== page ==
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Norwich — A federal judge in Bridgeport scheduled hearings for Feb. 25 and 26 on an injunction request by St. Vincent de Paul Place that would allow the soup kitchen to remain open at the former St. Joseph School during an appeal of the city’s permit denial for the facility.
The question of whether the facility can remain open past Saturday’s expiration of temporary permits remained unanswered late Thursday.
Peter Davis, director of planning and development, said Thursday that unless he receives a court order delaying enforcement of the permit denial, he will ask building inspectors to issue a notice of violation Monday, ordering the soup kitchen to vacate the school.
U.S. District Judge Warren W. Eginton in Bridgeport held a conference call Thursday with attorneys representing St. Vincent de Paul Place and the city of Norwich and set a schedule for the injunction arguments and hearing.
Attorney Timothy Bates representing St. Vincent said Thursday that he anticipates that Eginton will issue an order that the soup kitchen be allowed to remain open at the school until the injunction hearing is held.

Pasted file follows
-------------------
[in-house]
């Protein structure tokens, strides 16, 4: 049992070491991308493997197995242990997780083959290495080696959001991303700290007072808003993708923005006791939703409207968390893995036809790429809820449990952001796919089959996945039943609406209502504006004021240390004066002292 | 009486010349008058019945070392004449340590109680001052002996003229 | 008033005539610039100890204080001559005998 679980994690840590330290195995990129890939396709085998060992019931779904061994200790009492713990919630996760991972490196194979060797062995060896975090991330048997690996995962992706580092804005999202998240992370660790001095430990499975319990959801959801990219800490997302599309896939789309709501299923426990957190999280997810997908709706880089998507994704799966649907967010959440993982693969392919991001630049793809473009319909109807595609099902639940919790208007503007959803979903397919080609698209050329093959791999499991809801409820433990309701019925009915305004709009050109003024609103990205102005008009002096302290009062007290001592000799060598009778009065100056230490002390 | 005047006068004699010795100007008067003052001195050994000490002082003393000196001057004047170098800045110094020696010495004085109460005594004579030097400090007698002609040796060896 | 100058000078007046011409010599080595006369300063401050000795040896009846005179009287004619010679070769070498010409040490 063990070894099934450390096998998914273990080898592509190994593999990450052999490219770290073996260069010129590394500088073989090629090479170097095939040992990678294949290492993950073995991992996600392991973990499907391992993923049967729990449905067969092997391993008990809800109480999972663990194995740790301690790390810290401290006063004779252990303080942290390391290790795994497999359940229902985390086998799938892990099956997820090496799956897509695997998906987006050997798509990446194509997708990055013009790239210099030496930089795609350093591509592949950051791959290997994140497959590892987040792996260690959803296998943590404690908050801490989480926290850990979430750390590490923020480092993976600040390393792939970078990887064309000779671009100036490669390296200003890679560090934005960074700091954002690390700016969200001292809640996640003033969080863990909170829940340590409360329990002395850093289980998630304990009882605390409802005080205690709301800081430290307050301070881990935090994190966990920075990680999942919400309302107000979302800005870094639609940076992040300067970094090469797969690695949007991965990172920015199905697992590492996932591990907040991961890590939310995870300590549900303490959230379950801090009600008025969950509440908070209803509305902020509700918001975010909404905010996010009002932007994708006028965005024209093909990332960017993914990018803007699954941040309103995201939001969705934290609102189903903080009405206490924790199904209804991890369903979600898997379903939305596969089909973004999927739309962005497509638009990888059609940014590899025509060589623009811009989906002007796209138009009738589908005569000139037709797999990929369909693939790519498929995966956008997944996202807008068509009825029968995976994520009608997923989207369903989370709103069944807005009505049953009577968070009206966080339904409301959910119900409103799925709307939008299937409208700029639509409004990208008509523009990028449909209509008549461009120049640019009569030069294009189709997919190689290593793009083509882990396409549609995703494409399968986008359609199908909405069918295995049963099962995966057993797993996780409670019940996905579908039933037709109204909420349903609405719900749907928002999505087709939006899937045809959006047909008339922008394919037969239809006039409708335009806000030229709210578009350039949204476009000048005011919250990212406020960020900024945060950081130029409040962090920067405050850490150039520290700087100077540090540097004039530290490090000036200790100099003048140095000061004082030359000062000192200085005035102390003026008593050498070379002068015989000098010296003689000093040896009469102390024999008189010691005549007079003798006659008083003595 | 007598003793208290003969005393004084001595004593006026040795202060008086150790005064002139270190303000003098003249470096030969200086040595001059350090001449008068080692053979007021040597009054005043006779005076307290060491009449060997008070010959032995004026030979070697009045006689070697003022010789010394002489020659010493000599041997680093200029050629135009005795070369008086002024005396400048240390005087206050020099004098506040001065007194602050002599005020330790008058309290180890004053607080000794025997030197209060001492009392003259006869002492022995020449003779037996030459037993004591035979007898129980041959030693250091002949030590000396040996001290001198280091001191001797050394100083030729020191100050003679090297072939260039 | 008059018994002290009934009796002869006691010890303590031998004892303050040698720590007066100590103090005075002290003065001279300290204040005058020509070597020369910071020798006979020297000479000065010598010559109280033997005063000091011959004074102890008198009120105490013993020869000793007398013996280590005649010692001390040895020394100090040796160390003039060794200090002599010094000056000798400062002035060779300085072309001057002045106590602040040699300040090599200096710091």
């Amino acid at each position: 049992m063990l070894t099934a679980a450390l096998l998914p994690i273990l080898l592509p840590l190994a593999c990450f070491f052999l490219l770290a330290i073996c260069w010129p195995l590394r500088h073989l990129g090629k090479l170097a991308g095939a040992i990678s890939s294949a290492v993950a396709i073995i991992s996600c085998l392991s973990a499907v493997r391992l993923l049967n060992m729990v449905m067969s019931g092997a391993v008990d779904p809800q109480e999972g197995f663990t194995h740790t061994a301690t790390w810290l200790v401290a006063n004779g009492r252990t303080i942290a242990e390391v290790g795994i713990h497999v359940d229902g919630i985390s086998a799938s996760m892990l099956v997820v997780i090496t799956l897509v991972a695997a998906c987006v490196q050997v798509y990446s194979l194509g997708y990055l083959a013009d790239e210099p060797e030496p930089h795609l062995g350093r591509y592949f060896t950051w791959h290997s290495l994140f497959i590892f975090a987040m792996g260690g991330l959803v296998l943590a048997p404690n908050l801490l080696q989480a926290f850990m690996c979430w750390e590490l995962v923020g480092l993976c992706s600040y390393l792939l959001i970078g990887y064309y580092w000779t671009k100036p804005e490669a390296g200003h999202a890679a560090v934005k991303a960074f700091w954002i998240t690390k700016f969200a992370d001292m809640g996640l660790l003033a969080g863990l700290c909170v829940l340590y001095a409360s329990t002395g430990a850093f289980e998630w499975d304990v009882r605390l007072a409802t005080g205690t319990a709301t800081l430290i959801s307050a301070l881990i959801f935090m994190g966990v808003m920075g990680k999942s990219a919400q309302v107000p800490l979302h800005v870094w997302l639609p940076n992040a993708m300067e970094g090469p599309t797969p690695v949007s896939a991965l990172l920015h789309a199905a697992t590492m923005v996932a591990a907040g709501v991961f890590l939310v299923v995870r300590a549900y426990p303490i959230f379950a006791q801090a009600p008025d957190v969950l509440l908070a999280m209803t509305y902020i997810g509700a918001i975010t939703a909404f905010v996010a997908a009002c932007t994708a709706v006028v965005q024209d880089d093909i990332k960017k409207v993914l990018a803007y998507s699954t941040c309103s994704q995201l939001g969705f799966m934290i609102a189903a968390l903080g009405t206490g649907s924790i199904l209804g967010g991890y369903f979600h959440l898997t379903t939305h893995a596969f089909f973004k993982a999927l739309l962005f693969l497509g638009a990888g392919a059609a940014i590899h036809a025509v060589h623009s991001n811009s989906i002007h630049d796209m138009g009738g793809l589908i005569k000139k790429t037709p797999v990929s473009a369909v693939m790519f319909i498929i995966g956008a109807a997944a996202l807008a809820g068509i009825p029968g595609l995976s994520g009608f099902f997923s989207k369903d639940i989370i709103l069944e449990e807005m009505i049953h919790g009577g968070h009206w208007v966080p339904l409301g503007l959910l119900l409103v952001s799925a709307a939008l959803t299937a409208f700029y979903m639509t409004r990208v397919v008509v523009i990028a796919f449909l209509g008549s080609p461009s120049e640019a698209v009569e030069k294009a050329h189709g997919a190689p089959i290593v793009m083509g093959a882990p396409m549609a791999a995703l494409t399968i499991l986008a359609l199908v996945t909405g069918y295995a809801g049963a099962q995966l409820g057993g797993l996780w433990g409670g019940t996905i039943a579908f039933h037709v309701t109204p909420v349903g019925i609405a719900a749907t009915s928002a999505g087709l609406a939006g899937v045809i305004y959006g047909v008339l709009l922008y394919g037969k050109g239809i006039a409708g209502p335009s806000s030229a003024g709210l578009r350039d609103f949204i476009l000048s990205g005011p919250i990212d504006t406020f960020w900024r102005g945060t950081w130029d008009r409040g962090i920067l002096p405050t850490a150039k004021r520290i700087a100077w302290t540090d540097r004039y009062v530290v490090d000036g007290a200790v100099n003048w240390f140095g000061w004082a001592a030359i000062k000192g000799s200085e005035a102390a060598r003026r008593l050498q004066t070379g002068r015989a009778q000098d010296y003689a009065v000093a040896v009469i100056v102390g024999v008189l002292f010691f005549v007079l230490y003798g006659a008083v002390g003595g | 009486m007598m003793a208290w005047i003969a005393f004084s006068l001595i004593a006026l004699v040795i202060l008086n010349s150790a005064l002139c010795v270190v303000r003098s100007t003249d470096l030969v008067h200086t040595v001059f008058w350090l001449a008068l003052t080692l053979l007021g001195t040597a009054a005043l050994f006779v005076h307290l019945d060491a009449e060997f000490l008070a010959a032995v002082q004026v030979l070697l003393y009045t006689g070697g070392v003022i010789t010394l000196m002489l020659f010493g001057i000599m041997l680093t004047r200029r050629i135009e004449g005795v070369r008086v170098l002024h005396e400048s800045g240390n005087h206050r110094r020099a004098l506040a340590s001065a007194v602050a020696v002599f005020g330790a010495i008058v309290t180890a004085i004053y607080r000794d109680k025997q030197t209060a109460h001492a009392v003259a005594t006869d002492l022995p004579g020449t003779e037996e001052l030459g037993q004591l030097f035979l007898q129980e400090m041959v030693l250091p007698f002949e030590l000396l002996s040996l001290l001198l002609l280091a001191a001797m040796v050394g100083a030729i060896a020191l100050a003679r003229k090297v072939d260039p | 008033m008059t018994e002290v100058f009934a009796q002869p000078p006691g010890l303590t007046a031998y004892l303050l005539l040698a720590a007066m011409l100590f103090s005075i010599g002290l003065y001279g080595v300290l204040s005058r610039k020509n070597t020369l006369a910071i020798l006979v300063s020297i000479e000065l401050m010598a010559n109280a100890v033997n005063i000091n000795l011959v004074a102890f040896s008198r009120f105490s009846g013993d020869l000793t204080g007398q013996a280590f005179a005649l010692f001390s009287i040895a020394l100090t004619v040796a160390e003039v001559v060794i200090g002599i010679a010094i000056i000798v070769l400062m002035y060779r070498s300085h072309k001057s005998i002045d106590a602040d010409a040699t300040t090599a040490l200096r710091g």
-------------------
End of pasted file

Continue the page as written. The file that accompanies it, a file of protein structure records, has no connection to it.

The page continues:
Attorney Joseph Schwartz representing the city of Norwich in the appeal, declined to comment on the enforcement issue.
According to the schedule set by Eginton, the city must file its response brief to the injunction request by Feb. 11, and St. Vincent must file its reply to the city’s brief by Feb. 18. The injunction hearing is set to start at 9 a.m. on Feb. 25 and continue on Feb. 26.
The Commission on the City Plan on Dec. 18 denied permits for the soup kitchen to remain permanently at the former school, agreeing with neighbors who testified that the facility already was a detriment to the neighborhood. Residents cited trespassing, littering and foul language by soup kitchen patrons.
Brian Kobylarz, a Hobart Avenue resident who led the neighborhood opposition, objected to the injunction request and the potential month-long delay in city enforcement of the permit denial. Kobylarz plans to attend the hearing, although residents are not legal parties in the case.